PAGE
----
4. Variation in Party Success: While the INC remains a significant player, other parties such as the Socialist Party (SP), Communist Party of India (CPI), Manipur Peoples Party (MPP), Manipur State Congress Party (MSCP), and Nationalist Congress Party (NCP) also won seats in different election cycles, indicating a degree of political diversity in Manipur.
5. Shifts in Party Alliances: There are instances of candidates switching parties or forming new parties, which reflect the fluidity of political alliances and strategies in Manipur’s electoral landscape.
6. Recent Emergence of BJP and NPF: The data also illustrates the emergence of the Bharatiya Janata Party (BJP) and Naga People’s Front (NPF) as winning parties in Manipur, particularly in the 2019 elections, where Dr RK Ranjan Singh won in the Inner Manipur constituency, and Lorho S. Pfoze won in the Outer Manipur Constituency.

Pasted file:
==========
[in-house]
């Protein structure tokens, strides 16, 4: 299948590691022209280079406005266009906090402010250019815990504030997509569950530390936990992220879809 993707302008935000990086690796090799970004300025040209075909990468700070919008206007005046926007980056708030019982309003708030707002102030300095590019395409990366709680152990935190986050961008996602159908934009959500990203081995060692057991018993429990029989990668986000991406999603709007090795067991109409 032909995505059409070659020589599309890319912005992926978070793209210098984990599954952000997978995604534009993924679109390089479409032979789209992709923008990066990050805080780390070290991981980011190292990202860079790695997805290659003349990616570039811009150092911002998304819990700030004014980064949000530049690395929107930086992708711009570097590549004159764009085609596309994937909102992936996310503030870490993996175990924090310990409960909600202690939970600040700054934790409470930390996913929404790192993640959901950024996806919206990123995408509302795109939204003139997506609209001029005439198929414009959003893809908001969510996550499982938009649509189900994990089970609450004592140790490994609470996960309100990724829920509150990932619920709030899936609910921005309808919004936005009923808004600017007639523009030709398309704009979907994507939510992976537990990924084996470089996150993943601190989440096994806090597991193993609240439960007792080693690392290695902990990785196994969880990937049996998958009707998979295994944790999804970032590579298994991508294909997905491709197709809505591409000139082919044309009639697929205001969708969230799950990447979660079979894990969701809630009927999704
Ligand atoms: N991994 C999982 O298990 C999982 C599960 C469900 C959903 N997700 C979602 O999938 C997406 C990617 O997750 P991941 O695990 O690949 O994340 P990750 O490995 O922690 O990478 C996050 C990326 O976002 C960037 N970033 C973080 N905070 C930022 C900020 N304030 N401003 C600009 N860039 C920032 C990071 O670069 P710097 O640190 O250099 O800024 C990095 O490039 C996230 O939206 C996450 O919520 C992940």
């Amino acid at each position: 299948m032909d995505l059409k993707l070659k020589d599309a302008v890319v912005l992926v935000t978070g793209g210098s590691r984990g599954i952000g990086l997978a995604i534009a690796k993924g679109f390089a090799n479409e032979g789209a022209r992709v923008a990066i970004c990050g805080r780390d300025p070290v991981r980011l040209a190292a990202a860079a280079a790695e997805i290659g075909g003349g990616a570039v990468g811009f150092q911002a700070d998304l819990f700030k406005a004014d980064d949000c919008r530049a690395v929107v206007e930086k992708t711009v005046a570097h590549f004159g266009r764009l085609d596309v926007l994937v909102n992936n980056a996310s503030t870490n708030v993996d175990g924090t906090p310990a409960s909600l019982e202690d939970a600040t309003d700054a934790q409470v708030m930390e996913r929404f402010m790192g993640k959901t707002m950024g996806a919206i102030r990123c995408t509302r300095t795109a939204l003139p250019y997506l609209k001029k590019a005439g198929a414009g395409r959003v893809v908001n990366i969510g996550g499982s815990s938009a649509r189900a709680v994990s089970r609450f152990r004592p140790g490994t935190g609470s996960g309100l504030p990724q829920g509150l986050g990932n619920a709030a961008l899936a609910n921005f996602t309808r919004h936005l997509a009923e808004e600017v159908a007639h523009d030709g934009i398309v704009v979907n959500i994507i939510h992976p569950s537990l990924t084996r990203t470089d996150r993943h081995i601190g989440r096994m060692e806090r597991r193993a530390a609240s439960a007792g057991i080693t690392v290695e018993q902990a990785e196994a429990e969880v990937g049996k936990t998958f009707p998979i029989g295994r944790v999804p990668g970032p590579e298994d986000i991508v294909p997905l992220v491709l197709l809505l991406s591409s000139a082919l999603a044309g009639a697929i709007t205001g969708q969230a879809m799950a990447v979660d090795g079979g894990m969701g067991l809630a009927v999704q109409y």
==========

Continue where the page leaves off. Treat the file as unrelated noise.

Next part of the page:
7. Incumbency and Retention: Meijinlung Kamson holds the record for winning the
General Elections four times from the Outer Manipur Constituency. N Tombi Singh, Thounaojam Chaoba Singh, and Dr Thokchom Meinya are the only candidates who have won the general elections three times, all from the Inner Manipur Constituency.
Winning multiple elections, consecutively, indicates a level of incumbency advantage or voter support.
8. Kim Gangte’s Record: Kim Gangte is the only woman, a Kuki woman, who has won the general elections in Manipur.
9. Ethnic Variation in Outer Manipur Constituency: While the Naga candidates have won ten times in the Outer Manipur Constituency, Kuki candidates have won seven times.
Overall, these trends suggest a dynamic and evolving political scenario in Manipur, characterised by the dominance of certain parties, the emergence of new players, and shifts in party alliances over time.
General Elections 2024